web analytics
July 4, 2015 / 17 Tammuz, 5775
At a Glance
InDepth
Sponsored Post


Birth Of A Leather-Kippah Jew

Front-Page-071312

“Let me be honest with you,” the rosh yeshiva began.

It was not a good sign. I was sitting for a farher, an entrance interview, with the rosh yeshiva of a well-known yeshiva in Jerusalem, and it was about to go very badly.

I was, to be fair, a very unusual applicant. I had just graduated from law school. My classmates and friends were headed off to prestigious clerkships or to seek their fortunes. I had other plans. My secular learning had now outpaced my Torah learning, and it was time, I believed, to catch up.

So I applied to a yeshiva renowned for its commitment and the dedication of its students. I prepared thoroughly and was sure my learning – my scholarship – was up to par.

I hadn’t gotten the look down quite right, I knew. My suit was too blue; my shoes too un-scuffed; my black hat somehow at the wrong angle. But surely, I told myself, these things didn’t matter; my commitment, my dedication and my ability were what mattered most.

The rosh yeshiva was about to disabuse me of my innocence. Time seemed to slow down. I took a deep breath, glanced at the magnificent golden Jerusalem stone outside, and leaned in to hear the unpleasant truth.

“You’ve been to university, no?” the rosh yeshiva said, more statement than question.

“Acutally, law school,” I responded confidently. That couldn’t be a problem.

“Ah, law school,” he nodded back. “Noch besser. We don’t take students here who have gone to university.”

I sat there, stunned. I wasn’t getting in. My ability and my commitment weren’t what mattered after all. I was of the wrong caste. I was unsuitable.

But I had traveled a long way and sacrificed a great deal to be in that room, so I wasn’t going to give up so easily. A note of desperation crept into my voice. I nearly begged: “But I’ll follow all the rules. I’ll keep all the sedarim!”

“No, no, no!” came his excited reply. “That would be worse!”

He grew animated, as earnest in his convictions as I was in mine.

“You see,” he continued, his voice rising, “we teach our students that university is chazer treyf. Chazer treyf! If you kept the sedarim, if you followed the rules, that would just become confusing to our students. I’m sorry, but it’s out of the question; you cannot come to this yeshiva.”

The interview over, I shuffled out of the room, passing by the beis medrash to which I had just been denied entrance. I glanced in and recognized some old friends. That was when the realization really hit me. It was me he was rejecting. My old friends sitting in that beis medrashhad also gone to college.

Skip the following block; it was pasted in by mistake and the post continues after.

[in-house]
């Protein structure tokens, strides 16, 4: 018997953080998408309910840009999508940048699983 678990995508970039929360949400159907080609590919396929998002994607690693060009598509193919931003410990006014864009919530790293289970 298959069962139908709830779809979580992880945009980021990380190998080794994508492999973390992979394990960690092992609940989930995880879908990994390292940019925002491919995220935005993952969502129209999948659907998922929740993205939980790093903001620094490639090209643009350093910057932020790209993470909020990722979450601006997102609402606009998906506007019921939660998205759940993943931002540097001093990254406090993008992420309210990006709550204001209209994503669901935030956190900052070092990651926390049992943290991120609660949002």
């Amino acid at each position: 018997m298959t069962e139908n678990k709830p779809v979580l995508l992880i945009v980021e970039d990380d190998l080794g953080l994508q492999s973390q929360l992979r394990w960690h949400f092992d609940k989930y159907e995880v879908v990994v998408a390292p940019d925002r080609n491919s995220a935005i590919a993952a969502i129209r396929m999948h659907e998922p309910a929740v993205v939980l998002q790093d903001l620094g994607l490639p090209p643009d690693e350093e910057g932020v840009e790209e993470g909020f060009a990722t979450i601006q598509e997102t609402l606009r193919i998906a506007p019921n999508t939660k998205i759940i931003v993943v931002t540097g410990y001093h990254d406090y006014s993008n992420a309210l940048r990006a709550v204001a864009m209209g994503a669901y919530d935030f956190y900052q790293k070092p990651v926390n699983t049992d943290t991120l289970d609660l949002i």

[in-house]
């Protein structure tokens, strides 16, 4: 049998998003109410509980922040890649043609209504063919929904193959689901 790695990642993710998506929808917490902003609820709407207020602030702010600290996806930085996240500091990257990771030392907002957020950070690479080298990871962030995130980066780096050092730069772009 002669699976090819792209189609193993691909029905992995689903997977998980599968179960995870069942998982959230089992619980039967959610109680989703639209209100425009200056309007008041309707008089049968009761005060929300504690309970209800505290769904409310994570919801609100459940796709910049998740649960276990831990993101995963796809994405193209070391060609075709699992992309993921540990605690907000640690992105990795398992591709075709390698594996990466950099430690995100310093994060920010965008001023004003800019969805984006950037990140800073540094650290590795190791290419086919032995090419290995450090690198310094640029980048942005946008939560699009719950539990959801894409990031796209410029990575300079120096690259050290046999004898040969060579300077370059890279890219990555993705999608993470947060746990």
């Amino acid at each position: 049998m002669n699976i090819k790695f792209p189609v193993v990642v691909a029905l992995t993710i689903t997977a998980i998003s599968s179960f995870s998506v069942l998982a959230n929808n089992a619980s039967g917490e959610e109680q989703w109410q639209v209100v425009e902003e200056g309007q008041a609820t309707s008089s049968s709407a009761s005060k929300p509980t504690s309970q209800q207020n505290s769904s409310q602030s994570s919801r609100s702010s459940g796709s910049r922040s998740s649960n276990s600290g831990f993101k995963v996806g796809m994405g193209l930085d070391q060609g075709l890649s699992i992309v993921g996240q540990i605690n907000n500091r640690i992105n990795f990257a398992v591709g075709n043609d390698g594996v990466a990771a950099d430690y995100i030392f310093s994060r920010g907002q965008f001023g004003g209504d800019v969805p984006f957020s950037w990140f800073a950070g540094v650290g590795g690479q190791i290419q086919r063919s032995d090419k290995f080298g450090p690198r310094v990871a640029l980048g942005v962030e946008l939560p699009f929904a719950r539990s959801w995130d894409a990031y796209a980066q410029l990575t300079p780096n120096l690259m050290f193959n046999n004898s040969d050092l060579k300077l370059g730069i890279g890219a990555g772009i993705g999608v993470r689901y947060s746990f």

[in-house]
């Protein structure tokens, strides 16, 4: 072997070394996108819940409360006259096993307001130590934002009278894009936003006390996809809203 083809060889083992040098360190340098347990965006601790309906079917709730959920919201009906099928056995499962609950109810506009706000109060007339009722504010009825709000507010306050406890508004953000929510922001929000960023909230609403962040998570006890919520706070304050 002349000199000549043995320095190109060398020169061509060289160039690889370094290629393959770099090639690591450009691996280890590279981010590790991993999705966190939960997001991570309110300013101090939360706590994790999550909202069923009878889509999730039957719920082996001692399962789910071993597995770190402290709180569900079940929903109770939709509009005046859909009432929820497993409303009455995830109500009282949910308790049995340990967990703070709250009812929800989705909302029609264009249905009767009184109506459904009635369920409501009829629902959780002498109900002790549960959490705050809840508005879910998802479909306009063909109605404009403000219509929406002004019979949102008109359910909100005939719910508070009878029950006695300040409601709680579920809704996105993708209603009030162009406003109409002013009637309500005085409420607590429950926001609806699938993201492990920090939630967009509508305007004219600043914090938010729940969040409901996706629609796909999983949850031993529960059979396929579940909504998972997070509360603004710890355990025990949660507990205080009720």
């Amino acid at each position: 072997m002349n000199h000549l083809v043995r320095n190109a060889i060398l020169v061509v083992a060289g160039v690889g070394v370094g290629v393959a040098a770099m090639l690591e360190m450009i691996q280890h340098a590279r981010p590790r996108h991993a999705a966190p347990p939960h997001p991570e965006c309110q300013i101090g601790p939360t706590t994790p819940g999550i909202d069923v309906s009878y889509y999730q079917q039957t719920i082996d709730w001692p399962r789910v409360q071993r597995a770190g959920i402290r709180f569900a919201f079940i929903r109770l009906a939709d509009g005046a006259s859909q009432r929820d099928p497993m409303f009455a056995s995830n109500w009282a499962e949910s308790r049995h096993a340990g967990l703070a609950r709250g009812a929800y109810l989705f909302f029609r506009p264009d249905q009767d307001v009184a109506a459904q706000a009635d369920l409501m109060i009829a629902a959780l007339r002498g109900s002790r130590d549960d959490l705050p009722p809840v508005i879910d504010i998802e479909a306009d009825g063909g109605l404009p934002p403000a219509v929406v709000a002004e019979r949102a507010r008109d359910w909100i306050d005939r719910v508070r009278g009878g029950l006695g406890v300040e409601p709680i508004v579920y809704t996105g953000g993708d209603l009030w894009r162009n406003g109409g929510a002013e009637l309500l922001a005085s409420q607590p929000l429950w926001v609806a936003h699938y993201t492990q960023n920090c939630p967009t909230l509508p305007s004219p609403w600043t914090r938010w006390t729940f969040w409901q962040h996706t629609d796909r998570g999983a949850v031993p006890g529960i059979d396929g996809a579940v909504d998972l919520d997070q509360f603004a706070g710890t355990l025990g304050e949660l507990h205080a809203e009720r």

* * * * *

With hindsight, I was able to decipher what the rosh yeshiva was saying, what it was about me in particular he wouldn’t – couldn’t – allow in. He was telling me I was “modern.” He was telling me that, unlike the other college graduates, when I went to law school I hadn’t just learned a trade – I had also absorbed its values.

The rosh yeshiva was right. In three years of law school I had come to believe that Washington and Lincoln were important men; that the American Revolution and the Civil War and the Civil Rights movement were important events; and that free speech, democracy and tolerance were important ideals. They weren’t Torah, to be sure. But the values of Madison and Jefferson and Hamilton had become my values as well, and those values were “modern.”

The problem was I didn’t want to be “modern.” I had shown up at that yeshiva’s doorstep because I had, in my earlier yeshiva days, developed a great love for the life of the yeshiva. The modern world seemed devoid of spirituality while the world of the yeshiva provided a wonderful spirit, from the simple activities of its daily life to the fiery passion of Kol Nidre on Yom Kippur.

The modern world seemed barren of ethics; the yeshiva provided access to a life of ethical purity. The modern world seemed lacking in intellectual honesty; the yeshiva was committed to the purest, most honest of intellectual activities.

About the Author:


If you don't see your comment after publishing it, refresh the page.

Our comments section is intended for meaningful responses and debates in a civilized manner. We ask that you respect the fact that we are a religious Jewish website and avoid inappropriate language at all cost.